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Re: creatine cycling

#5 Postby AndiMorris » Mon Jul 15, 2013 4:09 am

Very interesting. I've never noticed much of an effect from it but perhaps I'm not taking enough, or lifting heavy enough to require it.

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Re: creatine cycling

#6 Postby Mini Forklift Ⓥ » Mon Jul 15, 2013 2:59 pm

Thanks Scott, I tend to agree with everything you covered in your post.
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Re: creatine cycling

#7 Postby SunWarrior » Wed Jul 17, 2013 4:43 am

Ive also experimented in cycling dosages such as 5 grams a day for one week and then 30 grams a day for the next week, then 15 grams a day for two weeks etc. I honestly noticed incredible strength on higher doses. Its something to experiment with definitely if your lifting really heavy. See how it affects your lifts, not just lifting more or less, but how it actually feels to lift a certain weight over a period of a few weeks. How do your muscles feel?, Is it increasing recovery time even faster than before? These questions are things I ask myself when trying different dosages.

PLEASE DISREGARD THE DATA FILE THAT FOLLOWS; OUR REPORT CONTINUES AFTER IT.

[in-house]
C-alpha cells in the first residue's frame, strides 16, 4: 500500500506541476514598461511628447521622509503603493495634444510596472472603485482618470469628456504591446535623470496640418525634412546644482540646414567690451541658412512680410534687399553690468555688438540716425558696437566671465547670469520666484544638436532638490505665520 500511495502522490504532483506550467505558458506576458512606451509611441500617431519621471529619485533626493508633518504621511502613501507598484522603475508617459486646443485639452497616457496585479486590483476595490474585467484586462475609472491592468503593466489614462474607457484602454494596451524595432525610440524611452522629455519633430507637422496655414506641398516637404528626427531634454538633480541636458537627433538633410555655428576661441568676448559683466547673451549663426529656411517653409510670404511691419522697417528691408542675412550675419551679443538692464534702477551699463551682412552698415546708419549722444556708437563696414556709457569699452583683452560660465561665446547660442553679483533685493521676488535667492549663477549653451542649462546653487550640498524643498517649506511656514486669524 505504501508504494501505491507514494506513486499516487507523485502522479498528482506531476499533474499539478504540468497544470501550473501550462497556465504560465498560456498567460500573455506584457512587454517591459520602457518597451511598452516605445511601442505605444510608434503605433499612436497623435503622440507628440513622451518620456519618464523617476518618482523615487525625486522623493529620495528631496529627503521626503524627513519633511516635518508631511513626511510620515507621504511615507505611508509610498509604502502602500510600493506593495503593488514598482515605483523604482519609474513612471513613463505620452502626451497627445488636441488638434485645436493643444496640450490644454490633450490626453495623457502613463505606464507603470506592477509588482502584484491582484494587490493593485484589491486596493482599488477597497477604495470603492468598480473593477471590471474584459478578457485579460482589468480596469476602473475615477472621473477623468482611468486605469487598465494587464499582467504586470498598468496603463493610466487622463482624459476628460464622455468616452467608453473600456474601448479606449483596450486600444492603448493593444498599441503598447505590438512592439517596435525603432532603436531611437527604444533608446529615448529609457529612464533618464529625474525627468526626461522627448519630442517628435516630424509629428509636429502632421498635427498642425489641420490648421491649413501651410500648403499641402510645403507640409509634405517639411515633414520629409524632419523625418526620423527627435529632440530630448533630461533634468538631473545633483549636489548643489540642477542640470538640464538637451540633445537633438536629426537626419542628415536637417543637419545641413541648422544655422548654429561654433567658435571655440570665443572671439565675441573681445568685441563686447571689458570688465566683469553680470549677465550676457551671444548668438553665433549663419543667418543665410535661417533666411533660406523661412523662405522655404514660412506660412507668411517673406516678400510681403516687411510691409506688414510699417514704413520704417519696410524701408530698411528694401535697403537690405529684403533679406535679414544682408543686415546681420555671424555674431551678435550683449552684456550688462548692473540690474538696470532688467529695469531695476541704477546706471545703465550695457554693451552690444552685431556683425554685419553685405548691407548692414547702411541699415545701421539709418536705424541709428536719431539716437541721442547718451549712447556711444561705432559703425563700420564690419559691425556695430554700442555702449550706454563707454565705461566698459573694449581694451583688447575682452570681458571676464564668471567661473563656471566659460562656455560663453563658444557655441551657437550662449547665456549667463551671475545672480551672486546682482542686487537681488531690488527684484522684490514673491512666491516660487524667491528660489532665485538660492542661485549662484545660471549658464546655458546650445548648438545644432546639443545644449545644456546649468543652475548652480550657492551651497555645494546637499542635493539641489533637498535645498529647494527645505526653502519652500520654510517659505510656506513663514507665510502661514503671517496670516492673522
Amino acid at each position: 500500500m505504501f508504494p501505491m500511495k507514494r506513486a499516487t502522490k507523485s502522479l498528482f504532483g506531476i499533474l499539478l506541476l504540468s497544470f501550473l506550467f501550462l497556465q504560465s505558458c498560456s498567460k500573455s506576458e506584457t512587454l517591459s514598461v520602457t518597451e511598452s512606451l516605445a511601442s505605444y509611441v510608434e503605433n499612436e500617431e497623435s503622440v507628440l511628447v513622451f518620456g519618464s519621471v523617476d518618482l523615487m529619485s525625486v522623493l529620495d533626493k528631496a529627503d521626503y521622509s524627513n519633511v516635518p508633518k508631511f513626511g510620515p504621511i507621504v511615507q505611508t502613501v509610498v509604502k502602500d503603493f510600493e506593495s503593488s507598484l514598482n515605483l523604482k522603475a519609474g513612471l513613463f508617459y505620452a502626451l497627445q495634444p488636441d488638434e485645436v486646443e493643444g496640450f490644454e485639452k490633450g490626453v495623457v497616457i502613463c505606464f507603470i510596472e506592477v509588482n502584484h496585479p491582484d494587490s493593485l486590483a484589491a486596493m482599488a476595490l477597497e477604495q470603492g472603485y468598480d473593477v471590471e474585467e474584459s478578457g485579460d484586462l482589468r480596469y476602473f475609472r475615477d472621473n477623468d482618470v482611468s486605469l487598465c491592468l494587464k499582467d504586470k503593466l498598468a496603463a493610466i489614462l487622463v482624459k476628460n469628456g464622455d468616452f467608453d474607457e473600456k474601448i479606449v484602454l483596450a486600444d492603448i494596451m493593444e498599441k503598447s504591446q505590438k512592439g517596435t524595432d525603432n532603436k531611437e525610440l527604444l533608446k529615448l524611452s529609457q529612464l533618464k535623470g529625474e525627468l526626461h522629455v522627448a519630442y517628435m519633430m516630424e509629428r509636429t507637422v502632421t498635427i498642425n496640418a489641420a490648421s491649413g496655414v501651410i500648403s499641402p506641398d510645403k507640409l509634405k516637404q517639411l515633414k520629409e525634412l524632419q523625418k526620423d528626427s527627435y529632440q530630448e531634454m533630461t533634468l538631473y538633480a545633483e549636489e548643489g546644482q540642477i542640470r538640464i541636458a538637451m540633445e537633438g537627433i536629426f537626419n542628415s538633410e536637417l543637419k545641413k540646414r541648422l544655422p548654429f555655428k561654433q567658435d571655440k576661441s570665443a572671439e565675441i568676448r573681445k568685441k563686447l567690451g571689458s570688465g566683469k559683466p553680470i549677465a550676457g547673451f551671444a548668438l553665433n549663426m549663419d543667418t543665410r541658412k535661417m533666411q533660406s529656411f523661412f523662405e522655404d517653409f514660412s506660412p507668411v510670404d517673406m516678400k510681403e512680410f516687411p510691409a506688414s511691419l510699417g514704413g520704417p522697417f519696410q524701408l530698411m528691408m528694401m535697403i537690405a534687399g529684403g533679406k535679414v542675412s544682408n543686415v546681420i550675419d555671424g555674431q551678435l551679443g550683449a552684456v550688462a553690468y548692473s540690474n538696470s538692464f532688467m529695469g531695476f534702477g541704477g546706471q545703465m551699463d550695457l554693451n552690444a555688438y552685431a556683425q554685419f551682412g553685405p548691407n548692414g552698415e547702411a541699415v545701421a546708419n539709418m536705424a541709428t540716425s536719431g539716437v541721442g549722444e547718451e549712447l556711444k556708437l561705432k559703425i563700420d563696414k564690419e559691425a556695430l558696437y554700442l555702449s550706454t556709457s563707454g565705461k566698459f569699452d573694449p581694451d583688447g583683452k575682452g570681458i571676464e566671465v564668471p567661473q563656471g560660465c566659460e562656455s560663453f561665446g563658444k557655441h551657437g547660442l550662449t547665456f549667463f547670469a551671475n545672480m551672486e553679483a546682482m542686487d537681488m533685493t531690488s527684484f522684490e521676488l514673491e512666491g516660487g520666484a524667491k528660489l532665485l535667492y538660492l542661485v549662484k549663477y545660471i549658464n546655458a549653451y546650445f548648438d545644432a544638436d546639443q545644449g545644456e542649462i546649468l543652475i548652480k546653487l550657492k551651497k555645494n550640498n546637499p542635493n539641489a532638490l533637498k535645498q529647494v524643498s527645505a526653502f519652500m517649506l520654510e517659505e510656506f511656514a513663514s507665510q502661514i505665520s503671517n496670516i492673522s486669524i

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Re: creatine cycling

#8 Postby Scott Shetler » Fri Jul 19, 2013 11:09 am

Sunwarrior,

Great information - I might experiment with this when I start a heavier training cycle later in the year. Thanks!
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Re: creatine cycling

#9 Postby redsoxjss » Tue Jul 23, 2013 7:56 pm

Something that I find interesting is that our bodies can really only synthesize (on average) about 9 grams of creatine (from creatine monohydrate) a day. So, being a man of research and experience, I suggest you try a dosage of 10 grams for a loading phase. People do this anywhere from 1-2 weeks but I wouldn't load for more than two weeks because then you may just be wasting your creatine.